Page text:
With one powerful phrase, Robin Carnahan brought tears to thousands of mourners at the Missouri Capitol following the tragic death of Gov. Mel Carnahan. "Dad, I promise, we won't let the fire go out," she said at his public memorial.
Her eulogy became the rallying cry that propelled Mel Carnahan to a posthumous victory in a close and emotional U.S. Senate race.
Ten years later, in the final days before another election, Robin Carnahan is evoking her father's memory and reviving her eulogistic vow in an attempt to raise money for her own U.S. Senate race. Candidates often seek to use every advantage they can in the waning weeks of an intense campaign. But this case is especially resonant.
Carnahan, who is secretary of state, is competing against Republican U.S. Rep. Roy Blunt in a Nov. 2 election to succeed retiring GOP Sen. Kit Bond. Polls have shown her trailing, though not out of striking range.
The race has gotten personal and nasty. TV ads have attacked Blunt's wife and son, who are both lobbyists, and Carnahan's brother, whose business got $107 million from the federal stimulus act. But Blunt has avoided mentioning Mel Carnahan. And except for occasional references in speeches, Robin Carnahan generally has shied away from running on her father's legacy.
That changed this past week, when Carnahan sent a fundraising e-mail on the 10th anniversary of her father's memorial service that included a black-and-white photo of her father alongside the banner headline: "DON'T LET THE FIRE GO OUT."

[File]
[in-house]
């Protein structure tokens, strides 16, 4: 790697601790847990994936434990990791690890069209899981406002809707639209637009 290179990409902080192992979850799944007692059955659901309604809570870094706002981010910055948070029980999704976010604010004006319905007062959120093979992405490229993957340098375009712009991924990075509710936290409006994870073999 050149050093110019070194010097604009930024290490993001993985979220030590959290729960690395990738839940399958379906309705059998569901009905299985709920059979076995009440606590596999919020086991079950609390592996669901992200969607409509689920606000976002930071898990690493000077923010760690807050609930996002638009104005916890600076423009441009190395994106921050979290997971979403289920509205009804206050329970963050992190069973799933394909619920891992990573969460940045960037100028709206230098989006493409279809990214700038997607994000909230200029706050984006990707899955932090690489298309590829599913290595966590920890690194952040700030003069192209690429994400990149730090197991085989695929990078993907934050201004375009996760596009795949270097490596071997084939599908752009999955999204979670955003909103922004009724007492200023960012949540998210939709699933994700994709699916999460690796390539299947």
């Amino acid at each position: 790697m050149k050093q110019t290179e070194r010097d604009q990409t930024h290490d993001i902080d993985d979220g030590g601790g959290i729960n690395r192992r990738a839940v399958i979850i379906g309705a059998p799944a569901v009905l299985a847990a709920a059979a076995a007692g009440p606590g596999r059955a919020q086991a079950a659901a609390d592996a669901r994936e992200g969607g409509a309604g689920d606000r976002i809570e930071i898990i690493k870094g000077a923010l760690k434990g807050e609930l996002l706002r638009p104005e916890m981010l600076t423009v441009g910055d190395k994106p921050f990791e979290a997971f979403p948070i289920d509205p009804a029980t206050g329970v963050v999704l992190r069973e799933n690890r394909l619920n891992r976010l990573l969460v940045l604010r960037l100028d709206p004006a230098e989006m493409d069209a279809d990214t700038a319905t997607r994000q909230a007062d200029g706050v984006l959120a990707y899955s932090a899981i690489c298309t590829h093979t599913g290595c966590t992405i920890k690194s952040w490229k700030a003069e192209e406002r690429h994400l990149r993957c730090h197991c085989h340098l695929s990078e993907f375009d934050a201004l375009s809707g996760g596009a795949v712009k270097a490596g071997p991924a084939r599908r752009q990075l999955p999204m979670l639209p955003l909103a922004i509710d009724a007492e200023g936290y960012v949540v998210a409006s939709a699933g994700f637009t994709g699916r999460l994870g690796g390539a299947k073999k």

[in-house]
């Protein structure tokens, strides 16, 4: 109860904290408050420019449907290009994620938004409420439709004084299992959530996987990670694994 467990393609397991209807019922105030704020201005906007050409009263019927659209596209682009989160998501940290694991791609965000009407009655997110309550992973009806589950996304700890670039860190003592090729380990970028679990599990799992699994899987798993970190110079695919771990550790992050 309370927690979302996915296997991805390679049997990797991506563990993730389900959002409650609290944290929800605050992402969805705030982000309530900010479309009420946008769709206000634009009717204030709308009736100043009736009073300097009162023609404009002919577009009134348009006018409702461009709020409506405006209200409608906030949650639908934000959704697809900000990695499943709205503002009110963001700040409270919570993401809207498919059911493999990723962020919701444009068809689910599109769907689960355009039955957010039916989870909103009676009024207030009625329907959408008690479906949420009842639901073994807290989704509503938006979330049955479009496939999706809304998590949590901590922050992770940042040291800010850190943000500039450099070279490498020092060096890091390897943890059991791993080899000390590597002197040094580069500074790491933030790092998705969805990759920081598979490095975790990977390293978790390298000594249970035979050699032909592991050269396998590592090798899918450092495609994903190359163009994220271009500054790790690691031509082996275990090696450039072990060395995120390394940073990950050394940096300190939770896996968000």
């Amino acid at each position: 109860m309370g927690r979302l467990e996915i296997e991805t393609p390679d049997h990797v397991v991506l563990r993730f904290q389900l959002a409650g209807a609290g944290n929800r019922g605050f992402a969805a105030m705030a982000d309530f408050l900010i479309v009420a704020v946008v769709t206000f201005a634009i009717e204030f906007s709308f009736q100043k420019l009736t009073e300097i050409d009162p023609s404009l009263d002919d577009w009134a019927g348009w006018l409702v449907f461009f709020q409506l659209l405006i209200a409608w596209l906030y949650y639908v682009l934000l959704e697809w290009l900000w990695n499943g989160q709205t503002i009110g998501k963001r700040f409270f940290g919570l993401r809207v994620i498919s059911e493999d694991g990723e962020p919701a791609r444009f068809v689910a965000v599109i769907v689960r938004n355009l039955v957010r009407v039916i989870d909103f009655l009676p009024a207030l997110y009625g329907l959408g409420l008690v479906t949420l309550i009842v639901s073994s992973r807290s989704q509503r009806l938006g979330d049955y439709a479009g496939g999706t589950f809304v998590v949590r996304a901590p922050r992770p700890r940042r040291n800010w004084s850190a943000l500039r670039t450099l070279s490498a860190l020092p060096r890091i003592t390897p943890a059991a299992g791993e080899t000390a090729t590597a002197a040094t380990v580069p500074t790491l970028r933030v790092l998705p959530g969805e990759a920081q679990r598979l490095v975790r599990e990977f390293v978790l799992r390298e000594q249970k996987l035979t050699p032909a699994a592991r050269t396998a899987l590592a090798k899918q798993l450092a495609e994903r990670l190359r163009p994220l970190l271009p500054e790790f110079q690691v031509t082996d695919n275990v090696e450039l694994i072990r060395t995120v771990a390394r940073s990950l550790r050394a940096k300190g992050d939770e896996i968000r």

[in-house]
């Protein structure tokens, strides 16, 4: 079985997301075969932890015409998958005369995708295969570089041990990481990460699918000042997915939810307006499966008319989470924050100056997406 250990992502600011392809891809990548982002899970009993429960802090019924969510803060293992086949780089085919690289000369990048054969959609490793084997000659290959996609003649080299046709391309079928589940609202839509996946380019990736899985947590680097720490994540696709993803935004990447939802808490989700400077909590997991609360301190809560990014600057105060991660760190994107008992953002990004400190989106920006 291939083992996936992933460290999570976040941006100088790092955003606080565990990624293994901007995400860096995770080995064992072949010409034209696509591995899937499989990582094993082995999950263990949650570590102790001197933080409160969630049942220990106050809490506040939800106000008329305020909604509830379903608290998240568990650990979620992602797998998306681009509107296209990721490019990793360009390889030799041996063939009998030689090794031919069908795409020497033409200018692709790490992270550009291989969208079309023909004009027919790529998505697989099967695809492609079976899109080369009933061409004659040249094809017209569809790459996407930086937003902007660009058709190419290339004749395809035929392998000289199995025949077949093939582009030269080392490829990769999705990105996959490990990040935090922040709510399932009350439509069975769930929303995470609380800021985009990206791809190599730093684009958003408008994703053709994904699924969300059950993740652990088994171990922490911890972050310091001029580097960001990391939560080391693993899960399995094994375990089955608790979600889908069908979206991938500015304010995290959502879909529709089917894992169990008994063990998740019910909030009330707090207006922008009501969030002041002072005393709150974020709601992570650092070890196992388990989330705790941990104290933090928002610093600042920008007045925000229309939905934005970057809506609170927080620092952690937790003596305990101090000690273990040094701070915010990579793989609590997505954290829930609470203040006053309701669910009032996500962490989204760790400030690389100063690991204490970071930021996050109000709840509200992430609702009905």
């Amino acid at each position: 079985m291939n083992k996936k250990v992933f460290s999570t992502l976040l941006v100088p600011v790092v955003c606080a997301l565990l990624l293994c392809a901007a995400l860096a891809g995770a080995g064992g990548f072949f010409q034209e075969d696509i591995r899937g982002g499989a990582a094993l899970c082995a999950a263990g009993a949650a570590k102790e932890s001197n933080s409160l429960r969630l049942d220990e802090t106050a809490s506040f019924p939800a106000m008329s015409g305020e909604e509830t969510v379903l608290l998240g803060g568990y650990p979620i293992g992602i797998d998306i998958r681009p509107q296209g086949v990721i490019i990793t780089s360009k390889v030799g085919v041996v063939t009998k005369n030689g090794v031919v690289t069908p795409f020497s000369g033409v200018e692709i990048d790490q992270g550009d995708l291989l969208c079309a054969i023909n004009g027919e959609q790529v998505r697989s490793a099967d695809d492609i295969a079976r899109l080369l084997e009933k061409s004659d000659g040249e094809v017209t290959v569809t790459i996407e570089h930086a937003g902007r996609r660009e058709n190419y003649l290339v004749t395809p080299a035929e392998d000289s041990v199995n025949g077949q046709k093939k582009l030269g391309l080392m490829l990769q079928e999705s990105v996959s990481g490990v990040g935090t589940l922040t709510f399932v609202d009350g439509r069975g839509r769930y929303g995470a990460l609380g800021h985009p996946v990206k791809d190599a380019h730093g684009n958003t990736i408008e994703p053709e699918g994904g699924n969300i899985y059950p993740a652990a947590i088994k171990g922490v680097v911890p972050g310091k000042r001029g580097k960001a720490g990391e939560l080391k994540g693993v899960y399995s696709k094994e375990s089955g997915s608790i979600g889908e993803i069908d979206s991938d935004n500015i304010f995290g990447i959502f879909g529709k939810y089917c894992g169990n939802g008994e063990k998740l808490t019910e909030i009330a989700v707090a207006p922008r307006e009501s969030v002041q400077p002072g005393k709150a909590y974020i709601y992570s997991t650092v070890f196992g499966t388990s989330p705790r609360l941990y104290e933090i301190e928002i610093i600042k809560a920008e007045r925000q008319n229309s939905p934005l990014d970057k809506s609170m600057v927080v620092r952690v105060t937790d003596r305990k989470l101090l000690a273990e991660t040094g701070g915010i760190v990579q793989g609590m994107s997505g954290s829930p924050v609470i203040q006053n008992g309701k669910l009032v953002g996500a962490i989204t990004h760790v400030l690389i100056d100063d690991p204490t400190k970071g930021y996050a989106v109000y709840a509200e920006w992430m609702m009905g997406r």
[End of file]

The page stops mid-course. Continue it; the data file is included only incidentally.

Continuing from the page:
The letter recalls the grief of that day and the voters' response in the 2000 election, then it criticizes Blunt and says some pundits - as they did 10 years ago - want to declare the Senate race over.
"Ten years ago today I made a promise to my father that I'd never let the fire go out," Carnahan writes. "Nothing could stop us then and nothing can stop us now. I really need your help. And I appreciate it more than you will ever know."
Blunt's campaign declined to comment about Carnahan's fundraising reference to her father.
Carnahan, 49, remained largely behind the scenes in politics before her father, her brother Randy, and her father's longtime aide were killed in a plane crash in October 2000.
Deciding when to evoke the memory of a popular, deceased family member is a sensitive and strategic issue for campaigns, said political science professor Ken Warren, of Saint Louis University. In Carnahan's case, "she knows her poll numbers have been fairly stable on the losing side for a long time," Warren said.